NEW YORK, Nov 15 (Reuters) - Former U.S. President Donald Trump's namesake company saved hundreds of thousands of dollars by paying longtime executive Allen Weisselberg's rent and other personal expenses instead of increasing his salary, Weisselberg testified on Tuesday at the company's tax fraud trial.
Weisselberg, the Trump Organization's former chief financial officer, spoke about the savings during testimony as the prosecution's star witness.
The Trump Organization has pleaded not guilty to charges in 2021 by the Manhattan district attorney that it hid executive perks from tax authorities for over 15 years, and falsely reported bonuses as non-employee compensation.
Weisselberg pleaded guilty in August to avoiding taxes on $1.76 million in income and helping engineer tax fraud. His plea agreement requires him to testify in exchange for a five-month jail sentence.
Trump, a Republican, has not been charged, and has called the prosecution politically motivated. Alvin Bragg, the Manhattan district attorney, is a Democrat.
During questioning by prosecutor Susan Hoffinger on Tuesday in a New York state court, Weisselberg testified that starting around 2005, the Trump Organization paid the $7,000 to $8,000 monthly rent on his Manhattan apartment, as well as his utilities, phone and parking garage bills.
Weisselberg, 75, testified the arrangement began after Trump suggested he live closer to the company's Fifth Avenue headquarters, rather than commute from his home in suburban Long Island.
"He said, 'Allen I think it's time you should consider moving into the city,'" Weisselberg said, adding that Trump also said it would "help you, help the company."
Weisselberg said rent and accompanying expenses grew to about $200,000 a year. He said if the Trump Organization gave him a raise to cover those expenses, it would have cost the company twice as much to account for his resulting taxes.
"The Trump Corporation would have had to give me double the amount," Weisselberg said, referring to one of the two Trump Organization units charged in the case.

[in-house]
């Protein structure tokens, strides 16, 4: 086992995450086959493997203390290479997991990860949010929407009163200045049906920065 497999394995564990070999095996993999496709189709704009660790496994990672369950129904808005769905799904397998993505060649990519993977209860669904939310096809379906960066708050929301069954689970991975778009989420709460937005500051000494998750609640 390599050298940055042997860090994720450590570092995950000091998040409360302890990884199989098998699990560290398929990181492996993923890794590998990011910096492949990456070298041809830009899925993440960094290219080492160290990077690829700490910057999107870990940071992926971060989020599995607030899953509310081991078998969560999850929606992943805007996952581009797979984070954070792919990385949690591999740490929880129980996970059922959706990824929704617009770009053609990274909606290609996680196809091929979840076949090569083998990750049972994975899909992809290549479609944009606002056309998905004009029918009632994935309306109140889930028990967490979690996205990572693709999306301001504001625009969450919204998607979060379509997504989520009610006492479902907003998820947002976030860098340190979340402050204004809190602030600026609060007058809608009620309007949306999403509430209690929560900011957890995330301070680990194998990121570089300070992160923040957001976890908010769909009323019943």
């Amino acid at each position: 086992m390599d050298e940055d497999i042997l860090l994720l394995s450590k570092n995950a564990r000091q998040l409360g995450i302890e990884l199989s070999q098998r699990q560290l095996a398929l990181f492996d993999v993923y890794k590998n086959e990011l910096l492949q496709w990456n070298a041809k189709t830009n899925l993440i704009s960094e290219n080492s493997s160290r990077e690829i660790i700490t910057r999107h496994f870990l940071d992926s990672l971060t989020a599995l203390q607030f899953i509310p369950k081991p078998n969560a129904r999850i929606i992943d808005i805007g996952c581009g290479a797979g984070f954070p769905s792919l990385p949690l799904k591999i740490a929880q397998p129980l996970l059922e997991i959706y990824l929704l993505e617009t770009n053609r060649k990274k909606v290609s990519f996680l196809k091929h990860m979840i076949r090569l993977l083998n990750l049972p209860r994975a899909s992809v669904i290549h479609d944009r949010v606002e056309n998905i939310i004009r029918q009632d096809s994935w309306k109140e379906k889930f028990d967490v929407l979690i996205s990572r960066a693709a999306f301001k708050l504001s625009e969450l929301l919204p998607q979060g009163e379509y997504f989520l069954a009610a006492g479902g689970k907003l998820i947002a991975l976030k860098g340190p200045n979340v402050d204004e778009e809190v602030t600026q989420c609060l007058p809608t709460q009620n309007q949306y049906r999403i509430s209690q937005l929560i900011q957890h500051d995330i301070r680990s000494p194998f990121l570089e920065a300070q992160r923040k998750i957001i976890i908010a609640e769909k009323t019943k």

Weisselberg said he did not report the payments on his tax returns and purposefully withheld them from Mazars, an accounting firm that prepared his taxes, because it might have balked at signing his returns.
The company's lawyers have argued that Weisselberg, who has worked for Trump for half a century, orchestrated the scheme to benefit himself. They have also sought to blame Mazars, which for many years prepared Trump Organization tax returns.
Weisselberg said he received a $640,000 salary and $500,000 bonus before being charged in 2021.
He said his salary has remained unchanged, including after going on paid leave last month, and that he got a bonus this year despite stepping down as CFO and executive vice president.
Hoffinger asked if he expected to receive another $500,000 bonus in January.
"Hopefully, yes," Weisselberg said.
The trial's first witness, Trump Organization controller Jeffrey McConney, testified that he did not know whether executives' rent payments were taxable income.
McConney had been granted immunity to testify before the grand jury that indicted Weisselberg and the company.
Weisselberg said McConney knew the payments should have been reported, citing his experience in accounting.
"I believe he knew the law," Weisselberg said.
Weisselberg is expected to continue testifying when trial resumes on Thursday.
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